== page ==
Cricket: Officials confident of keeping order at final

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TOURNAMENT OFFICIALS are confident that their strict ticketing procedures for Sunday's World Cup final will prevent a repeat of the disturbing scenes in the semi-final at Old Trafford.

Organisers are concerned at the unrest in Manchester on Wednesday after the match was disrupted by pitch invasions and the lighting of fireworks as Pakistan closed in on their nine-wicket victory over New Zealand. The umpires, Peter Willey and Darrel Hair, were twice forced to halt the game when fireworks were set off and when, with Pakistan needing six runs for victory, hundreds of fans swarmed on to the playing area.

Perhaps the biggest concern to officials was the fact that when Saeed Anwar, seeking the winning runs, struck a cover drive that Roger Twose ran after but was forced to abandon as supporters ran on the pitch to celebrate victory.

Stephen Fleming, New Zealand's captain, immediately urged cricketing authorities to act and warned that a disaster could happen if action is not taken in the near future.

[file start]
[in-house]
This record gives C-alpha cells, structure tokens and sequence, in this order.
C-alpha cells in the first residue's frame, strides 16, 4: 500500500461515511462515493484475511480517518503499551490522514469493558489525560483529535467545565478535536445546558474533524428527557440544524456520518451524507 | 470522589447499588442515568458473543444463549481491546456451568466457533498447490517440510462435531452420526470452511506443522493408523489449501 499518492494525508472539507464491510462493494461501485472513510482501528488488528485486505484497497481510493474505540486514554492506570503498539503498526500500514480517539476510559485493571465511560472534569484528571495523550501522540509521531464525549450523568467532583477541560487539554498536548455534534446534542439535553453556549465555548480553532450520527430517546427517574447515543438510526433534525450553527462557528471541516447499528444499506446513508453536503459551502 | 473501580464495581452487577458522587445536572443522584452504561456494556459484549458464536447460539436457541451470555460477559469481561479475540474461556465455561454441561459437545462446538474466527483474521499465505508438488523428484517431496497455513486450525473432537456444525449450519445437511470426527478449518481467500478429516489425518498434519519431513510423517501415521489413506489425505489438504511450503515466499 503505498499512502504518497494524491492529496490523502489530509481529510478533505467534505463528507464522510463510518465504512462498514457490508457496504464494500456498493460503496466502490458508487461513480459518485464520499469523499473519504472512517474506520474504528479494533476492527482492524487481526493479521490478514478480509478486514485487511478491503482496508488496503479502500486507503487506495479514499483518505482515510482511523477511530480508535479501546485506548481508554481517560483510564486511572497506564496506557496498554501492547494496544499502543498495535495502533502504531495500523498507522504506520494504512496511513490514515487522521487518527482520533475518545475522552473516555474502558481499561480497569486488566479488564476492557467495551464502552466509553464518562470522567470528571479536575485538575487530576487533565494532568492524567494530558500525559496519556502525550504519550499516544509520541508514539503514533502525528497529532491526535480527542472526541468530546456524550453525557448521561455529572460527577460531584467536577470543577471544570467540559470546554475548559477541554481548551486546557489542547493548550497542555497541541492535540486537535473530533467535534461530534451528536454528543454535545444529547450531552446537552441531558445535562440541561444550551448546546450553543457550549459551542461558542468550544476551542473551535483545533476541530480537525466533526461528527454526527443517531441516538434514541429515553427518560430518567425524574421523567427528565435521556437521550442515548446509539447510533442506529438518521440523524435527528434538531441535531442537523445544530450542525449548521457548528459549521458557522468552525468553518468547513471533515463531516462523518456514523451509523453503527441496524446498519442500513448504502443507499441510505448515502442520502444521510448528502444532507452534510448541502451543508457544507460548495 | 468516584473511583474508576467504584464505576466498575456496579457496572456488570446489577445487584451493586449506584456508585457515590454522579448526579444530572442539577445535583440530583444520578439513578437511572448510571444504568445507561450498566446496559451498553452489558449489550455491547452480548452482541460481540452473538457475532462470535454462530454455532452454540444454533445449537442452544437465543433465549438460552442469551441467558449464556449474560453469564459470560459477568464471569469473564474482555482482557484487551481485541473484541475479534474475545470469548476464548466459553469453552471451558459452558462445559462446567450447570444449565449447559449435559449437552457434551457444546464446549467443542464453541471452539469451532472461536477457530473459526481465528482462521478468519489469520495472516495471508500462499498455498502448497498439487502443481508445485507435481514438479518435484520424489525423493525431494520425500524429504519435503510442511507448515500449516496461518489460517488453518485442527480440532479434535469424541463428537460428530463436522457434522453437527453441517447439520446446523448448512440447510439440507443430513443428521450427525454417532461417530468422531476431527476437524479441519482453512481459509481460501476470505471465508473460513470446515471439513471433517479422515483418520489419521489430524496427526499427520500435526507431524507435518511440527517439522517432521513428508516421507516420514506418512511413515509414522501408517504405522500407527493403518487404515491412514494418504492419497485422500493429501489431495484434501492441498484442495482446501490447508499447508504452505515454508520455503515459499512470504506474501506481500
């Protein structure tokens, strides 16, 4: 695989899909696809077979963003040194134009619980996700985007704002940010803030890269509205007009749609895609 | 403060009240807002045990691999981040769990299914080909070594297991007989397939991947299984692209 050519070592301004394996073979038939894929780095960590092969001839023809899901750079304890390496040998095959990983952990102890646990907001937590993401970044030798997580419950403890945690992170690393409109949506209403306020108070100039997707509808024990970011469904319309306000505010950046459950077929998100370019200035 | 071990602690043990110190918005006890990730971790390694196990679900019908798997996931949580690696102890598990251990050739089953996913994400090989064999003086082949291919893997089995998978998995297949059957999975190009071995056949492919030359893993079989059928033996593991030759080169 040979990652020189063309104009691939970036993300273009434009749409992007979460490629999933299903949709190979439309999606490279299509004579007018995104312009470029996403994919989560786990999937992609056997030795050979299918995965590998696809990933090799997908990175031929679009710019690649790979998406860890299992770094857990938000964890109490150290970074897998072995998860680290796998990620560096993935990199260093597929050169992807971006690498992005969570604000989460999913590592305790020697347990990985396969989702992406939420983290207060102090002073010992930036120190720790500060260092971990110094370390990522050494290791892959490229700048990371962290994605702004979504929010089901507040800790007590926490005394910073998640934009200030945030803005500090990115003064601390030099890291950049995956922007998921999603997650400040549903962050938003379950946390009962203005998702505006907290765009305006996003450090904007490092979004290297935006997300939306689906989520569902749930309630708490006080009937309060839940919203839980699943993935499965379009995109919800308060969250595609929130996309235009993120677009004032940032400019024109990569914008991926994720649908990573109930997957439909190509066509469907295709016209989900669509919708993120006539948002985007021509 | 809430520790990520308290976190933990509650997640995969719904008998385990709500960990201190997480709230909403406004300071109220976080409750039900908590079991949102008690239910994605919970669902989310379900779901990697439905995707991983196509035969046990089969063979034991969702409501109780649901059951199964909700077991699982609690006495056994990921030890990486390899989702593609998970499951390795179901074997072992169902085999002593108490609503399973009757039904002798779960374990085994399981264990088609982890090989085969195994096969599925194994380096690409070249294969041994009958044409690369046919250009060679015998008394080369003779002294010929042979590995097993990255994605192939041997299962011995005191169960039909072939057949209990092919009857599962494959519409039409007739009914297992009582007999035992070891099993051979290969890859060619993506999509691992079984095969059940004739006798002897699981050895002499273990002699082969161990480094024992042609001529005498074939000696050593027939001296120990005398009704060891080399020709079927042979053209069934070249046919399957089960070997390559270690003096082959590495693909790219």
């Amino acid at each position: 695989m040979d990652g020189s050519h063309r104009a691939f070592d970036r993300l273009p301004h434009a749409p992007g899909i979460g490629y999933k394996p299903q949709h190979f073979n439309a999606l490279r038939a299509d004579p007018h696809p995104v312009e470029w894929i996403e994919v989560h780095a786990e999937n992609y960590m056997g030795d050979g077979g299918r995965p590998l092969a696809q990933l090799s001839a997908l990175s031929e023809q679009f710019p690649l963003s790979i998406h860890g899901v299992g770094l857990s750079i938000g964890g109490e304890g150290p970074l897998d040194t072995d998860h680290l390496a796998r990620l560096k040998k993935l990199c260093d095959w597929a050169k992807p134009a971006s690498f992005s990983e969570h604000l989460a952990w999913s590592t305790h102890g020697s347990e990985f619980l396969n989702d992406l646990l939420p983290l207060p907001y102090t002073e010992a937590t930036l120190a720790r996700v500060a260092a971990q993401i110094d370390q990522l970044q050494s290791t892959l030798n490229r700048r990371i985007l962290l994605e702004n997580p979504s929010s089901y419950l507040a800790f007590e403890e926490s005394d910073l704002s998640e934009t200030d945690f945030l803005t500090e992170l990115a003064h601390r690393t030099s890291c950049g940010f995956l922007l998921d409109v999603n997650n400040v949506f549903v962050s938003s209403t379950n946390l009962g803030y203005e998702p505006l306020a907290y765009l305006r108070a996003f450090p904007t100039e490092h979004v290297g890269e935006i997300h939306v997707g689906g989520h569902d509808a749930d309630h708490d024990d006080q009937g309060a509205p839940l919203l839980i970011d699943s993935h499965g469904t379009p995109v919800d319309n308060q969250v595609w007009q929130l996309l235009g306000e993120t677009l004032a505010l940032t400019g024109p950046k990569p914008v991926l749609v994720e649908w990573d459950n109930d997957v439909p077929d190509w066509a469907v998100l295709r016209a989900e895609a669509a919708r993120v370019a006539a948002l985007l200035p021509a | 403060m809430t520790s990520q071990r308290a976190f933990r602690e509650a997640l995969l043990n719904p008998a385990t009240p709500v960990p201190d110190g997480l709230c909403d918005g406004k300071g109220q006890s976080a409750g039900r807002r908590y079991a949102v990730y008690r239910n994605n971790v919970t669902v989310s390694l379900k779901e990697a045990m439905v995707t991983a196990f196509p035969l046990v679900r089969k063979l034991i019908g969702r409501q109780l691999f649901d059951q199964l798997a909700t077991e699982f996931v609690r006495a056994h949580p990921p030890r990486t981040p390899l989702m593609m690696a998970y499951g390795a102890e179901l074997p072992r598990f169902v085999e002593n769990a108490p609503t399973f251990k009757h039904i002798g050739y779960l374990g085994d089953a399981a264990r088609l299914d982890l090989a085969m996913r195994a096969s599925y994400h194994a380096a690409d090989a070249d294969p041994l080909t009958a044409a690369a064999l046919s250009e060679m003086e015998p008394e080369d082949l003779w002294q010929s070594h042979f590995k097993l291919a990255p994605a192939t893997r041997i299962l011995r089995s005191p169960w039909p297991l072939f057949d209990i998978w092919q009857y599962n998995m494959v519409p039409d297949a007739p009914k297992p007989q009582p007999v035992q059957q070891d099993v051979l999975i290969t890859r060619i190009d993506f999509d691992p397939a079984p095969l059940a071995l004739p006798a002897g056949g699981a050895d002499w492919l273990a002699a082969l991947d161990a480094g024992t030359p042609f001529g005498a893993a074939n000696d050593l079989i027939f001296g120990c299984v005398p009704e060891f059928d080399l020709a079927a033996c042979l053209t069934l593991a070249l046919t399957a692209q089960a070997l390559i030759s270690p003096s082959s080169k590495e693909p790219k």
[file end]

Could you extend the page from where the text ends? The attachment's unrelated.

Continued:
World Cup officials, however, are banking on the unique atmosphere of Lord's and their strict ticket sales policy to provide a far more relaxed and controlled atmosphere for the finale to the tournament.

"We were very disappointed with what happened at Old Trafford, and it was not something we welcomed. But Lord's is totally different to any other ground because the spectator profile is different," said the event manager, Michael Browning. "Nearly 90 per cent of the tickets were pre- sold some time ago, so I don't think we're going to get a particularly large contingent of either set of fans.

"Our policy for tickets to the final was restricted to two per application, and there was a big demand from all sorts of people, no matter who they support."

In addition, a third of the tickets were only available to MCC members and a third to sponsors and hospitality guests.

Despite calls from numerous high-profile players for greater security, there are no plans for an appeal to the crowd from the two opposing captains. Browning said: "We don't think it's the captain's responsibility to get involved in ground security and crowd behaviour."

He said there was no malice in the invasions, just enthusiasm. "We just wish they would wait until the players got off the field, so they don't feel threatened. While we recognise it's just exuberance it's not welcome."

Security for Sunday's match is being kept firmly under wraps with officials refusing to disclose whether provisions have increased following the progress to the final of Pakistan, whose fans are among the most enthusiastic in the tournament.